With the central banks themselves targeting quantitative easing to infinity, and record low-interest rates, how do AXA IM’s fixed income funds offer higher yields? “One of AXA IM’s flagship strategies is its US high yield portfolio. Our US high yield team manages US$72 billion of US assets, We are a market leader in the US high yield space, and one of the best inflation managers in the world in terms of performance and AUM,” Lam indicates. “Central banks have fixed income allocations which take up the majority of their asset allocation, and some sovereign wealth funds have started to invest in alternatives and have a bucket which caters for longer investment horizons.”

Focus on family offices “For family offices and private banks, we are focusing on a few key strategies. Most private banks have their own chief investment officer. These private banks will have tactical and fundamental bets. Similarly, we have robotech and digital economy strategies which they like. Once they strongly believe in this, it is a focus strategy. The big private banks have access to hundreds of funds for distribution, but they focus on maybe 10 to 20 funds. To get on this list, we need to have fixed income strategies as well, and we do. In addition, equities are selected on a thematic strategy and most distributors offer this, but we’re offering matches [with fixed income],” Lam explains.

Similarly, for AXA IM Alt, private banking clients who can tolerate a longer time horizon are interested in real assets which some-times provide higher returns than equities. “We work directly with family offices, and once we get to know the clients better we see [real assets] as a key focus. Sometimes we might have a family office that may not trade with us directly but through a private bank. We want to be focused on this client too,” Lam says.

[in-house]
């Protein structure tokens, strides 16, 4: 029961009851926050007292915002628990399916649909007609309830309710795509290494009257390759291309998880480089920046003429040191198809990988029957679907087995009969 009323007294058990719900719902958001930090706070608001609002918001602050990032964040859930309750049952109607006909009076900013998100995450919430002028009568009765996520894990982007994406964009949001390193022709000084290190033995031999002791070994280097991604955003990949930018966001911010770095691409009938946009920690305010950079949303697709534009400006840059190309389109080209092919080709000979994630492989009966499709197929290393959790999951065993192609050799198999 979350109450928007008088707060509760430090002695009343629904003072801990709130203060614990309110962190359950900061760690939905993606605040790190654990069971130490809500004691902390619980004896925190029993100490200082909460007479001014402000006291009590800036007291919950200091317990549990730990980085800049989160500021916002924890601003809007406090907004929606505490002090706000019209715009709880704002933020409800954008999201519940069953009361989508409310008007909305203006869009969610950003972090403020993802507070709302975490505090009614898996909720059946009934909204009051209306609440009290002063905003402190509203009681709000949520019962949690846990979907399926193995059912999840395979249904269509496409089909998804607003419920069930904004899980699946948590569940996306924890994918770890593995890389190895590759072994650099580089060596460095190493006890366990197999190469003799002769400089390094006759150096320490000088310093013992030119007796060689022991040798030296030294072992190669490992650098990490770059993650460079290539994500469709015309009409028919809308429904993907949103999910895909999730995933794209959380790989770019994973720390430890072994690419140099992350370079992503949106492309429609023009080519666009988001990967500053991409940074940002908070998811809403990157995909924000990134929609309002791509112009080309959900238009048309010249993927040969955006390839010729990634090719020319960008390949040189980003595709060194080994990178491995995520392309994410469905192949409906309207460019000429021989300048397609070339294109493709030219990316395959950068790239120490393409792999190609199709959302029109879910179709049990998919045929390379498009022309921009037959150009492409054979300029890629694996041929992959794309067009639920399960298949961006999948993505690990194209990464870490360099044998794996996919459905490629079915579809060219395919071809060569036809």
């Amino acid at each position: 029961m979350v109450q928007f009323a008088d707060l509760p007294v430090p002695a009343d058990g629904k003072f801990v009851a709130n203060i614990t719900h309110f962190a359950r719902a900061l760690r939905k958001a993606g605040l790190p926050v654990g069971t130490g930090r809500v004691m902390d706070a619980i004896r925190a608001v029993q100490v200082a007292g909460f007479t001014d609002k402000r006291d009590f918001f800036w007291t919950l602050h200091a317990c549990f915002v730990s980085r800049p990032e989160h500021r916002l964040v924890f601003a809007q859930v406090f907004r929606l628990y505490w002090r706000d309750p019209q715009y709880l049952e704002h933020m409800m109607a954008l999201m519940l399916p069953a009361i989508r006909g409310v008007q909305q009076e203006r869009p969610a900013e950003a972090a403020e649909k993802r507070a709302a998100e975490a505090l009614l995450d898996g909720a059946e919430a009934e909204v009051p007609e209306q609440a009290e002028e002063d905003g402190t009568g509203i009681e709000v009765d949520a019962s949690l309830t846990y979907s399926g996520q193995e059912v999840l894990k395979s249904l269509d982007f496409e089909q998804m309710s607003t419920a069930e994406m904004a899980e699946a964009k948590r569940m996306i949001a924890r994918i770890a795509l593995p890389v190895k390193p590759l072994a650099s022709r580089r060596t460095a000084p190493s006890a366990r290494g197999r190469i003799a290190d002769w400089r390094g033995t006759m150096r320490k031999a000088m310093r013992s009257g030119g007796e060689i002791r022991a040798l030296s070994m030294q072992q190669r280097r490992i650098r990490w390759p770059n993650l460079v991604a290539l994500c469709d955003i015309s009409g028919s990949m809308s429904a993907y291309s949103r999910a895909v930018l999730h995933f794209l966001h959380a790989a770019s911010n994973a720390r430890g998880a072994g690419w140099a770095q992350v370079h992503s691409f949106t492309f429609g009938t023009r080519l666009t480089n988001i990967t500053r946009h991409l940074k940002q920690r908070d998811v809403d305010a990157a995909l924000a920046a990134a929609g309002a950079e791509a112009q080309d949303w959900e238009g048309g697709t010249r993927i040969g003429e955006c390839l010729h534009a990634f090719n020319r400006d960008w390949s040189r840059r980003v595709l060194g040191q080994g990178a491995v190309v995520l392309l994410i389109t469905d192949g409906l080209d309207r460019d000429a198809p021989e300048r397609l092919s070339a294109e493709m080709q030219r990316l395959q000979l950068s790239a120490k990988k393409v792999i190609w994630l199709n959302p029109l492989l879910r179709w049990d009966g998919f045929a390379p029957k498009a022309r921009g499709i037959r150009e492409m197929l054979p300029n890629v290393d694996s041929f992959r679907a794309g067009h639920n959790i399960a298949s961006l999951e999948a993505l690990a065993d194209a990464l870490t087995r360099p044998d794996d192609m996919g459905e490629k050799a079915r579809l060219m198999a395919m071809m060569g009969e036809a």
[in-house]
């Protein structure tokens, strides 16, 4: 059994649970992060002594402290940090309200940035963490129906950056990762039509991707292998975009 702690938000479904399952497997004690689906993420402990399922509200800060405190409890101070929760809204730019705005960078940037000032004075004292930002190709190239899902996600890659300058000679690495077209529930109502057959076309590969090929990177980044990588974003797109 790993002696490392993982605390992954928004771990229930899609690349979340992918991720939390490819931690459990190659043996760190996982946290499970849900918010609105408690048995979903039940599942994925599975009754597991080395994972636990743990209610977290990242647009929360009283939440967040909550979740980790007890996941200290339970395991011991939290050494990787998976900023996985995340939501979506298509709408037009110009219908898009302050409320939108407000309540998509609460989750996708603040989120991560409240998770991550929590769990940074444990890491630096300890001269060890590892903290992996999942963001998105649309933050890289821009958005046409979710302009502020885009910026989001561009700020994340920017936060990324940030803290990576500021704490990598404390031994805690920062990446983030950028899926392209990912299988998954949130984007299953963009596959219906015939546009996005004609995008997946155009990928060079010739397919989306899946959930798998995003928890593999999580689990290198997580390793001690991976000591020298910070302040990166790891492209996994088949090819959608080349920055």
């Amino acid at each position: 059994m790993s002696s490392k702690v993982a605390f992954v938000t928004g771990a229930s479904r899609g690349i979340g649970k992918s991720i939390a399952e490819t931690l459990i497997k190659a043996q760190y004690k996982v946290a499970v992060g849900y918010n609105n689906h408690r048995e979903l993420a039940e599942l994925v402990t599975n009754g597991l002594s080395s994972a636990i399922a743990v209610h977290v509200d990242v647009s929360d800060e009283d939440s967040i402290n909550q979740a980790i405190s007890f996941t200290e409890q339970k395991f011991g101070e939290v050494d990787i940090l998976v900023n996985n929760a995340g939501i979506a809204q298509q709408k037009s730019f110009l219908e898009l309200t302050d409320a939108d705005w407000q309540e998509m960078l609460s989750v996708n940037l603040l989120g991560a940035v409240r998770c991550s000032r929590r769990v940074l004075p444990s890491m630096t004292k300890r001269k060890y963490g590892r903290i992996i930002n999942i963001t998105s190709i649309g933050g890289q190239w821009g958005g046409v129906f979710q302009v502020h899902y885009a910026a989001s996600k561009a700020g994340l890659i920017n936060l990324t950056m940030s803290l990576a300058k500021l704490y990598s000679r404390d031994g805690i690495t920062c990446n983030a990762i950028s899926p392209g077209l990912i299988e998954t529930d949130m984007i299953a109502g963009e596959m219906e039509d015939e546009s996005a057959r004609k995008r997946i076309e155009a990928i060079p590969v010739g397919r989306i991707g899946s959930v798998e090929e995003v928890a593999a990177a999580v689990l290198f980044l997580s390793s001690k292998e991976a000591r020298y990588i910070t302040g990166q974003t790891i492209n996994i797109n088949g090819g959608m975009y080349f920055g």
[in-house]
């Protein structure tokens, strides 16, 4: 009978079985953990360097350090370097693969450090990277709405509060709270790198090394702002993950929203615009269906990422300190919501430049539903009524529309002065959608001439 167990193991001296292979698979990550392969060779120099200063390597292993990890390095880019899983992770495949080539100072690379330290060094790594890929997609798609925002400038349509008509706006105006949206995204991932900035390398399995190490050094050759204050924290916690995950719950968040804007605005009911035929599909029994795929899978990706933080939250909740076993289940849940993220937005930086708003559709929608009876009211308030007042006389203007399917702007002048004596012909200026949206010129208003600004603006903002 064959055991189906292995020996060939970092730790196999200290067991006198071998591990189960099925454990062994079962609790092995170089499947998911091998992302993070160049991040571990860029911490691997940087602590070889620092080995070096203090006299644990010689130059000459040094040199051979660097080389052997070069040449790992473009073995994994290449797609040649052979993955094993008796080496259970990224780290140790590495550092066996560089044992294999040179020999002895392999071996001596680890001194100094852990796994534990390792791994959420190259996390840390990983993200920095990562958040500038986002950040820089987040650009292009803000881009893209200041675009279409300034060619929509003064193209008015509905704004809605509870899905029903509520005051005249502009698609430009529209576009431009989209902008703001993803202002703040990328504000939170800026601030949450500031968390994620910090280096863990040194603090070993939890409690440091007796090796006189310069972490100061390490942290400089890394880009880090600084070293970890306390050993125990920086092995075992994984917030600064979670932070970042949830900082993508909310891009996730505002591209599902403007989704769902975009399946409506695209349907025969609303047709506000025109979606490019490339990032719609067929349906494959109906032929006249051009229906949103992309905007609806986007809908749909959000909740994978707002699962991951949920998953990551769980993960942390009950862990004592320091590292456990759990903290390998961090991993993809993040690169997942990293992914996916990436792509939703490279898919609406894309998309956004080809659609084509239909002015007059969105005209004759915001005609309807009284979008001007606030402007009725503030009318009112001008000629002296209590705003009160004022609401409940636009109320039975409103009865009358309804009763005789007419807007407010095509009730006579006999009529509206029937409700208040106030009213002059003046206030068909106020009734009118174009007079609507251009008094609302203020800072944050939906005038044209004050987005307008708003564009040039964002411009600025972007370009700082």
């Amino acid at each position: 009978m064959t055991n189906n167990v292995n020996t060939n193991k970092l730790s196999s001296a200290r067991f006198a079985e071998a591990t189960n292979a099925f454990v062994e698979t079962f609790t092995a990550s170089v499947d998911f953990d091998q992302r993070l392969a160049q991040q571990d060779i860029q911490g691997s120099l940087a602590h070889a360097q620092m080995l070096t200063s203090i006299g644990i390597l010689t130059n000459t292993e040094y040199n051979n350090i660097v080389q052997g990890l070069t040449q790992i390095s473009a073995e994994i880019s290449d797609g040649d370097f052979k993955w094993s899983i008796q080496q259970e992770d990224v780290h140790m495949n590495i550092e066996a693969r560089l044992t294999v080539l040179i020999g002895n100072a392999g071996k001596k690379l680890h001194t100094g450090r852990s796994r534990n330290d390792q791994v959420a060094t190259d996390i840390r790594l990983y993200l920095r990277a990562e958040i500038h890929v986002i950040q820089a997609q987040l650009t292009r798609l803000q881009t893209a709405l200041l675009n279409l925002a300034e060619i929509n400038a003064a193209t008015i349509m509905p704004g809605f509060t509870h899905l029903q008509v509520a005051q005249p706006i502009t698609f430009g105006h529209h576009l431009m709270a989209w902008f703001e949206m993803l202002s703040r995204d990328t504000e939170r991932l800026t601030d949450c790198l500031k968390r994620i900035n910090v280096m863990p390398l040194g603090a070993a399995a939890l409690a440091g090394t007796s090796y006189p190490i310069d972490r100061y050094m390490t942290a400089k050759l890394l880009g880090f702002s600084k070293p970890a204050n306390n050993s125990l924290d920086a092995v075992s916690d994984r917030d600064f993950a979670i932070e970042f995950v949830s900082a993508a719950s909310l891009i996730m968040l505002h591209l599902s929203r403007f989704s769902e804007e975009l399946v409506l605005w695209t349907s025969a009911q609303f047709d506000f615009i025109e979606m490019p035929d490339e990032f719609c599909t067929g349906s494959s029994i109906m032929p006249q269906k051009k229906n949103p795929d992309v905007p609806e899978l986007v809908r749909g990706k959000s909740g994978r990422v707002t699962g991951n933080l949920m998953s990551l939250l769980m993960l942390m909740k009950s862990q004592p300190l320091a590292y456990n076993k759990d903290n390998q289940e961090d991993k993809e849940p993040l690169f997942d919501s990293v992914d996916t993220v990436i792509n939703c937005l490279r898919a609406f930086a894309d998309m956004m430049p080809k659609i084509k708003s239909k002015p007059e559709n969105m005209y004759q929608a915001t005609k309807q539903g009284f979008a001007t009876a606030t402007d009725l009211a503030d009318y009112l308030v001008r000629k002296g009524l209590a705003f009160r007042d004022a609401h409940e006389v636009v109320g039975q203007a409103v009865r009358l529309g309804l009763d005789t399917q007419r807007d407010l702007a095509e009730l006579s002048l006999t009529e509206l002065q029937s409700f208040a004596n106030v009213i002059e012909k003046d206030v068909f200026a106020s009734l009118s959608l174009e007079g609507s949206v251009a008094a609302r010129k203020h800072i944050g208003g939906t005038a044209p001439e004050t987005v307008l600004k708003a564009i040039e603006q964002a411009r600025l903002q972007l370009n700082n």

Although in terms of sales, AXA IM focuses on family offices because there has been a high level of growth in this sector in both Singapore and Hong Kong, Lam says once you get a SWF mandate, it could be a few hundred billion which would overtake whatever AUM it gets from family offices.

Lam is looking to increase AXA IM’s foothold in Taiwan. According to him, Taiwanese insurance companies have been big investors in US high yield products, an area that AXA IM has expertise.

“Although investment patterns have changed and the Taiwanese are becoming fairly tactical, the majority of the investments are related to fixed income. They invest in high yield emerging market products, plain vanilla sovereign bonds and some alternatives. In addition, the Taiwanese clients have started to buy buildings,” he says.

Geographically, Singapore and Hong Kong are key cities because of their wealth management and private banking prowess. And, AXA IM is also expanding in Taiwan and Thailand. “We cannot just have one or two focuses. We have a clear mandate and mindset and we know these are the key focuses,” Lam says of the additional geographies. For instance, AXA IM has a Thai native in Thailand.

When asked which client set is likely to provide growth in the future, Lam demures. “Both retail and institutional clients are important. We are trying to have the right set up to cater for these clients and on AXA IM’s platform we have the right tackle for all these clients.”

Of course, the largest single client of AXA IM is the AXA group insurer itself. According to an AXA announcement, in 1QFY2020 ended March 31, AXA IM’s revenues grew by 11% to EUR0.3 billion ($0.47 billion), primarily from higher management fees as well as higher distribution and real estate transaction fees. Asset Management net in-flows amounted to EUR8 billion, with inflows from Asian joint-ventures, (EUR4 billion), AXA Insurance companies (EUR2 billion) and third-party clients (EUR2 billion). After a strong start of the year, net inflows slowed down in March in the context of the market turmoil caused by the Covid-19 crisis. Average AUM excluding the Asian joint-ventures amounted to EUR716 billion, up 12%, mainly driven by positive market effects and net inflows, AXA announced. In FY2019, AXA reported revenues of EUR103.5 billion, up 1% y-o-y, and underlying earnings of EUR6.5 billion, up 4% from a year ago.

However, in line with European financial institutions which have deferred or cut dividends, AXA’s board of directors, at a meeting on June 2, has decided to reduce its dividend proposal from EUR1.43 per share to EUR0.73 per share, subject to approval by AXA’s shareholders at its AGM to be held on June 30.